Research Project Description
As a consequence of developments in the theory and practice of contemporary art conservation, the networks of those involved in conservation research have been significantly extended, and their roles changed. Conservation research, then, involves not only conservators, but also curators, registrars, academics, the artist and/or their assistants, studio and estate, private research institutions, public research bodies, and galleries. The increasing interdisciplinary and consultative aspects of conservation practice-as-research are reflected also in the interdisciplinary, collaborative approach of research focused on conservation of contemporary art.
The project is an examination of the dynamics of contemporary art conservation research that considers this research within legal, policy, ethical, and professional frameworks. Taking as its starting point the idea that the ontology of contemporary art requires new approaches to conservation, the study aims to investigate how conservation research practice responds to the needs of new and emerging categories of artworks through consultation and collaboration. The project addresses the question of what research is in the context of the conservation of contemporary art, describes the legal, policy, ethical, professional, and theoretical environment in which this research takes place, investigates the practices that comprise research in relation to contemporary art conservation, and considers questions of authorship, ownership, and access. A comparative perspective is adopted, considering the approaches taken in several jurisdictions.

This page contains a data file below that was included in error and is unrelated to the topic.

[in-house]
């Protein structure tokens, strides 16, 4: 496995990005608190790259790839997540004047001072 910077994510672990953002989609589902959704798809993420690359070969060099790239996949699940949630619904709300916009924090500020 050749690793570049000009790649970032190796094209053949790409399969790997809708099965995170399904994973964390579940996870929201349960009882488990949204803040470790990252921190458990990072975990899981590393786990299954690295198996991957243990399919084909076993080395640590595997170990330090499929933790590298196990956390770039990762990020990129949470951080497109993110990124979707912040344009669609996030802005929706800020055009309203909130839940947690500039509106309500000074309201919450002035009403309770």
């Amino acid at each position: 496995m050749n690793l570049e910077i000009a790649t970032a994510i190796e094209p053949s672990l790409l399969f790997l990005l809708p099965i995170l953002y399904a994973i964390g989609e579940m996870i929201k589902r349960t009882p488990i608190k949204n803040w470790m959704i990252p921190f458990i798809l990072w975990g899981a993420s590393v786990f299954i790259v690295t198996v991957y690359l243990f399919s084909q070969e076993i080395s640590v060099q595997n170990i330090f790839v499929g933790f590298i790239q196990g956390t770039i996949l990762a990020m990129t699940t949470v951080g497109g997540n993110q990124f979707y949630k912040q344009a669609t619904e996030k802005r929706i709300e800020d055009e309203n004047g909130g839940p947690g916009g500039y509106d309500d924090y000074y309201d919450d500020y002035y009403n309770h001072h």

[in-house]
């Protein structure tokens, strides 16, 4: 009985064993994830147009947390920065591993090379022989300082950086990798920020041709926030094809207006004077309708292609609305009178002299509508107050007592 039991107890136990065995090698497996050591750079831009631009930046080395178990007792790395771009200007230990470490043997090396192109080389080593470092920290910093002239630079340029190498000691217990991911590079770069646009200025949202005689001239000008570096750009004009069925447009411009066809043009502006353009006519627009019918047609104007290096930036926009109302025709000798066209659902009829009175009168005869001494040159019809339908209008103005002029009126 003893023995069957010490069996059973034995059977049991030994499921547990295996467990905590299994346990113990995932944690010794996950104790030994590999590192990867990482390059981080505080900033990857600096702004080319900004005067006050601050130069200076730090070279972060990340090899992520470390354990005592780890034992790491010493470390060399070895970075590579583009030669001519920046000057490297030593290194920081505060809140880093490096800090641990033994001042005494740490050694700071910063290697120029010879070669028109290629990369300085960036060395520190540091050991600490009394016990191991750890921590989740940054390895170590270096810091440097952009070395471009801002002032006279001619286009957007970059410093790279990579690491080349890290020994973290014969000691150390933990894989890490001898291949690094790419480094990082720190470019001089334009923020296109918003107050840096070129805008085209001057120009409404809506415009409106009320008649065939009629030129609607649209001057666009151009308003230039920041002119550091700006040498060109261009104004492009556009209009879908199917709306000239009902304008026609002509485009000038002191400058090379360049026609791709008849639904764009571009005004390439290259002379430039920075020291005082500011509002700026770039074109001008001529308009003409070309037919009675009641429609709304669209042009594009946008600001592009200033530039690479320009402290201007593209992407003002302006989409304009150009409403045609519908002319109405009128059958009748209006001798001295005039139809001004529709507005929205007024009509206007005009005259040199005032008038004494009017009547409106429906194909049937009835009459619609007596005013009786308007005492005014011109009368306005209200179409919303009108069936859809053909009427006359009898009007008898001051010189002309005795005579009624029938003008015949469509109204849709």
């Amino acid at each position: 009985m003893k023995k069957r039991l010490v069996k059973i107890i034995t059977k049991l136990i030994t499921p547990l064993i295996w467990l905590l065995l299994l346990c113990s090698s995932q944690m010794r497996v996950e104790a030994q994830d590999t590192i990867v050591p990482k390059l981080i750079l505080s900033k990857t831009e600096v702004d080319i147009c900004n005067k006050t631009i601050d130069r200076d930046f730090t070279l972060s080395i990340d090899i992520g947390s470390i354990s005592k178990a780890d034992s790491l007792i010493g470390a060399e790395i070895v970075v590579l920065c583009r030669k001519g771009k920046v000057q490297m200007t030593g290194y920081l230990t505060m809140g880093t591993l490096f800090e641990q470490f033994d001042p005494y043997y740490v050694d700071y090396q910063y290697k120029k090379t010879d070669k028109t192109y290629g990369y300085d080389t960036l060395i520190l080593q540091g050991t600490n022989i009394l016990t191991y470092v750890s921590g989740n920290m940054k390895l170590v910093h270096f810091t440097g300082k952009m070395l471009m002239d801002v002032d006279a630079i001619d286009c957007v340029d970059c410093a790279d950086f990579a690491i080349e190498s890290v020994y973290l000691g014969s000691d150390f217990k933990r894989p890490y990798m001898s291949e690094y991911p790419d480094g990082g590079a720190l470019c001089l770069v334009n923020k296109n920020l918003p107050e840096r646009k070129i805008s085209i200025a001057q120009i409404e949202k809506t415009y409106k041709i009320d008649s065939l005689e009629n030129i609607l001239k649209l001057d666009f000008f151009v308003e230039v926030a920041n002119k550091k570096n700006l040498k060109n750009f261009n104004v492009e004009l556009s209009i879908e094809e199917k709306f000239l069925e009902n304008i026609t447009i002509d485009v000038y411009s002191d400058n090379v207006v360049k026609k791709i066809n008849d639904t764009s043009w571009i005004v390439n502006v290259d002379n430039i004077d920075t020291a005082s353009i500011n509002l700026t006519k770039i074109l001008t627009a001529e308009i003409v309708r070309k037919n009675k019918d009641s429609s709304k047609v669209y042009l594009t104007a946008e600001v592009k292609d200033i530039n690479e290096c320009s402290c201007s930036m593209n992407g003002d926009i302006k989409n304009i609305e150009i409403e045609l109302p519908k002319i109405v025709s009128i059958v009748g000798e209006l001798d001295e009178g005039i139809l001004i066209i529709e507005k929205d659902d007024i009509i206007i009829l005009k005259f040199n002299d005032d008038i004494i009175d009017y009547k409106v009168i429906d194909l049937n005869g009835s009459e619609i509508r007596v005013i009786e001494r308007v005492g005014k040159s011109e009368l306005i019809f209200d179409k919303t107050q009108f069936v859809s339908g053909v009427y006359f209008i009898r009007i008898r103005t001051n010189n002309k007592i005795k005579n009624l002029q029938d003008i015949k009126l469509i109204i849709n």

Zoë Miller holds an LLB, and a BA in Political Science and Spanish from the University of Queensland, Australia. In 2015 she was awarded a Master’s degree in Museum Studies, with a dissertation focusing on the political functionality of national art museums in the nineteenth century.